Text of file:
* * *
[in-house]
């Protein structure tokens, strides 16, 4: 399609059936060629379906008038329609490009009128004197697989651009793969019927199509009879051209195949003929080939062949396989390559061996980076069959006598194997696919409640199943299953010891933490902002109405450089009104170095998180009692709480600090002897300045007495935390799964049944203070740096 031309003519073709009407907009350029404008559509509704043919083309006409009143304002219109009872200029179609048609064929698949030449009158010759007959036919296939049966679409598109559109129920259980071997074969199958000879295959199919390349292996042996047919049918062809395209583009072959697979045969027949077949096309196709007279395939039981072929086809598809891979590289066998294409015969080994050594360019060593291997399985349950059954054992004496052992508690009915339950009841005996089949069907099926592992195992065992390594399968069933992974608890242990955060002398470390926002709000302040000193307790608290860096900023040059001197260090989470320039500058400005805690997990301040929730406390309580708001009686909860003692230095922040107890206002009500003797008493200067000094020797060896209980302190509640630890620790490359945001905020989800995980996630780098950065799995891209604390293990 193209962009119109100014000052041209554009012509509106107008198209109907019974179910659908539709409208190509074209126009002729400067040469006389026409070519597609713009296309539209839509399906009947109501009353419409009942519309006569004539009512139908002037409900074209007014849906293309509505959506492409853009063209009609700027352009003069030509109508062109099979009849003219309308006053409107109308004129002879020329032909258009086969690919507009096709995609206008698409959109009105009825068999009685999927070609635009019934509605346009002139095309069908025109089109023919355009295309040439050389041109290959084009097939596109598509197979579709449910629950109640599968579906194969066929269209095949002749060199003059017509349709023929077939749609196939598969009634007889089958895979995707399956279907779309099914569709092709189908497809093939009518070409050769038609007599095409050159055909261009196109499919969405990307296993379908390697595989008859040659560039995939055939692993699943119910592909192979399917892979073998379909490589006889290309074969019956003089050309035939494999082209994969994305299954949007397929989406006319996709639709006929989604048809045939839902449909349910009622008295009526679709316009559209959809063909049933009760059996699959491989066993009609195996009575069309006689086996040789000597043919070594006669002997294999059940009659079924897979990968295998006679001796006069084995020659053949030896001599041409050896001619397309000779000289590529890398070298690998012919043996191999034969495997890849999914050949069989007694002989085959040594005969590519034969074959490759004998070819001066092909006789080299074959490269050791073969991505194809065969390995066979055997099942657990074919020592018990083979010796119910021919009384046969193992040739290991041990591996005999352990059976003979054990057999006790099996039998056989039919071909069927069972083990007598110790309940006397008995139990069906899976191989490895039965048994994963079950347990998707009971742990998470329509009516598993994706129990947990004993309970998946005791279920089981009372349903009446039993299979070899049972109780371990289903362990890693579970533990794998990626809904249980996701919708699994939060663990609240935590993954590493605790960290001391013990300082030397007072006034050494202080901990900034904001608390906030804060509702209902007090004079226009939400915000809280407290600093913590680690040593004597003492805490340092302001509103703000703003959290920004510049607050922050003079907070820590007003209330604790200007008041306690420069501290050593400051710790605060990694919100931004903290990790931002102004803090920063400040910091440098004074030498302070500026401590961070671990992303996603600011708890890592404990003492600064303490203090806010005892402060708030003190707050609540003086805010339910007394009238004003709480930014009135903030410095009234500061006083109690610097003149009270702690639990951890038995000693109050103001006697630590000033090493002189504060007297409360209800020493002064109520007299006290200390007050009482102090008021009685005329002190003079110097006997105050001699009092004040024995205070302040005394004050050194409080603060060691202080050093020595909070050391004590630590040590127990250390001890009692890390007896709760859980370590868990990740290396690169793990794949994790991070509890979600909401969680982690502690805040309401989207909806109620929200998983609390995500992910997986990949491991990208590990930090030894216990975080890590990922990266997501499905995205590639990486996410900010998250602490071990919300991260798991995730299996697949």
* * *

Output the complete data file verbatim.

[in-house]
């Protein structure tokens, strides 16, 4: 399609059936060629379906008038329609490009009128004197697989651009793969019927199509009879051209195949003929080939062949396989390559061996980076069959006598194997696919409640199943299953010891933490902002109405450089009104170095998180009692709480600090002897300045007495935390799964049944203070740096 031309003519073709009407907009350029404008559509509704043919083309006409009143304002219109009872200029179609048609064929698949030449009158010759007959036919296939049966679409598109559109129920259980071997074969199958000879295959199919390349292996042996047919049918062809395209583009072959697979045969027949077949096309196709007279395939039981072929086809598809891979590289066998294409015969080994050594360019060593291997399985349950059954054992004496052992508690009915339950009841005996089949069907099926592992195992065992390594399968069933992974608890242990955060002398470390926002709000302040000193307790608290860096900023040059001197260090989470320039500058400005805690997990301040929730406390309580708001009686909860003692230095922040107890206002009500003797008493200067000094020797060896209980302190509640630890620790490359945001905020989800995980996630780098950065799995891209604390293990 193209962009119109100014000052041209554009012509509106107008198209109907019974179910659908539709409208190509074209126009002729400067040469006389026409070519597609713009296309539209839509399906009947109501009353419409009942519309006569004539009512139908002037409900074209007014849906293309509505959506492409853009063209009609700027352009003069030509109508062109099979009849003219309308006053409107109308004129002879020329032909258009086969690919507009096709995609206008698409959109009105009825068999009685999927070609635009019934509605346009002139095309069908025109089109023919355009295309040439050389041109290959084009097939596109598509197979579709449910629950109640599968579906194969066929269209095949002749060199003059017509349709023929077939749609196939598969009634007889089958895979995707399956279907779309099914569709092709189908497809093939009518070409050769038609007599095409050159055909261009196109499919969405990307296993379908390697595989008859040659560039995939055939692993699943119910592909192979399917892979073998379909490589006889290309074969019956003089050309035939494999082209994969994305299954949007397929989406006319996709639709006929989604048809045939839902449909349910009622008295009526679709316009559209959809063909049933009760059996699959491989066993009609195996009575069309006689086996040789000597043919070594006669002997294999059940009659079924897979990968295998006679001796006069084995020659053949030896001599041409050896001619397309000779000289590529890398070298690998012919043996191999034969495997890849999914050949069989007694002989085959040594005969590519034969074959490759004998070819001066092909006789080299074959490269050791073969991505194809065969390995066979055997099942657990074919020592018990083979010796119910021919009384046969193992040739290991041990591996005999352990059976003979054990057999006790099996039998056989039919071909069927069972083990007598110790309940006397008995139990069906899976191989490895039965048994994963079950347990998707009971742990998470329509009516598993994706129990947990004993309970998946005791279920089981009372349903009446039993299979070899049972109780371990289903362990890693579970533990794998990626809904249980996701919708699994939060663990609240935590993954590493605790960290001391013990300082030397007072006034050494202080901990900034904001608390906030804060509702209902007090004079226009939400915000809280407290600093913590680690040593004597003492805490340092302001509103703000703003959290920004510049607050922050003079907070820590007003209330604790200007008041306690420069501290050593400051710790605060990694919100931004903290990790931002102004803090920063400040910091440098004074030498302070500026401590961070671990992303996603600011708890890592404990003492600064303490203090806010005892402060708030003190707050609540003086805010339910007394009238004003709480930014009135903030410095009234500061006083109690610097003149009270702690639990951890038995000693109050103001006697630590000033090493002189504060007297409360209800020493002064109520007299006290200390007050009482102090008021009685005329002190003079110097006997105050001699009092004040024995205070302040005394004050050194409080603060060691202080050093020595909070050391004590630590040590127990250390001890009692890390007896709760859980370590868990990740290396690169793990794949994790991070509890979600909401969680982690502690805040309401989207909806109620929200998983609390995500992910997986990949491991990208590990930090030894216990975080890590990922990266997501499905995205590639990486996410900010998250602490071990919300991260798991995730299996697949």